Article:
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Arch Hellen Med, 38(6), November-December 2021, 806-816


Samuel Gridley Howe, MD (1801–1876)
Physician, activist, hero of the Greek War of Independence

C.S. Bartsocas
National and Kapodistrian University of Athens, Athens, Greece

The struggle for independence of the Greeks from almost four centuries of Ottoman rule and oppression prevailed among the elite of Europe and North America in the early 19th century. Among the young volunteers coming to fight with the Greeks, offering their fortunes and even their lives for the liberation of Greece were Lord Byron, the son of Lucien Bonaparte and many other prominent Europeans and North Americans. One of them was Dr Samuel Gridley Howe of Boston, a Harvard Medical School graduate of 1824. Howe remained in Greece from early 1825 until 1828. He was appointed as a medical/surgeon of the Greek Army and a Chief Medical Officer of the modern man-of-war "Karteria". He performed his medical duties with enthusiasm and little or no payment, in addition to fighting against the enemy. During this period, he was also responsible for the distribution of materials and supplies, food etc., sent by philhellenic committees of Boston and New York. Among his war and philanthropic activities, Howe was able to offer his own personal account of the Greek War of Independence in a book he authored in 1828. Upon his return to the United States of America (USA) he embarked on additional activities, developing a school for blind children (the Perkins School) and another for the mentally retarded (Walter Fernald School). Howe was an abolitionist, writing against slavery as early as 1833. He was a prolific activist and writer. He was married to Julia Ward, the significant American poet and author, best known for "The Battle Hymn of the Republic". She also was an abolitionist, a social activist and a suffragist.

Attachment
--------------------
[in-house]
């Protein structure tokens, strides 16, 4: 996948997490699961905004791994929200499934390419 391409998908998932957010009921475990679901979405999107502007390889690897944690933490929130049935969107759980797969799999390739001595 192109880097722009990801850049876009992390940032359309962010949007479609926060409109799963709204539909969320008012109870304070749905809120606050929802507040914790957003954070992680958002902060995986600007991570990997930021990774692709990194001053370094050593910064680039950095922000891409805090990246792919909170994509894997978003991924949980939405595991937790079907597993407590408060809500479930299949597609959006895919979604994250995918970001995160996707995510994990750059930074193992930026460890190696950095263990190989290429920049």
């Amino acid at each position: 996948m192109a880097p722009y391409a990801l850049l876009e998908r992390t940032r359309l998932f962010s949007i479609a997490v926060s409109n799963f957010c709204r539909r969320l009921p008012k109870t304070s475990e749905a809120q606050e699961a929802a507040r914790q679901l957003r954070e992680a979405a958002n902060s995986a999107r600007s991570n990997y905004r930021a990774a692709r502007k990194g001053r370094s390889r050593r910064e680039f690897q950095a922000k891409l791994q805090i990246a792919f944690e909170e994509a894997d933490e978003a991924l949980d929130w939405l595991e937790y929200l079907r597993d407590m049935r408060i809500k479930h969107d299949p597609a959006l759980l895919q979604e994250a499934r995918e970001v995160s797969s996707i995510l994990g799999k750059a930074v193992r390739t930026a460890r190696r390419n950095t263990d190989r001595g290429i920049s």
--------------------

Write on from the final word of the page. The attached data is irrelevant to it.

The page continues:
Key words: Anagnos Michael, Greek War of Independence, Howe, Samuel G, Philhellenes.

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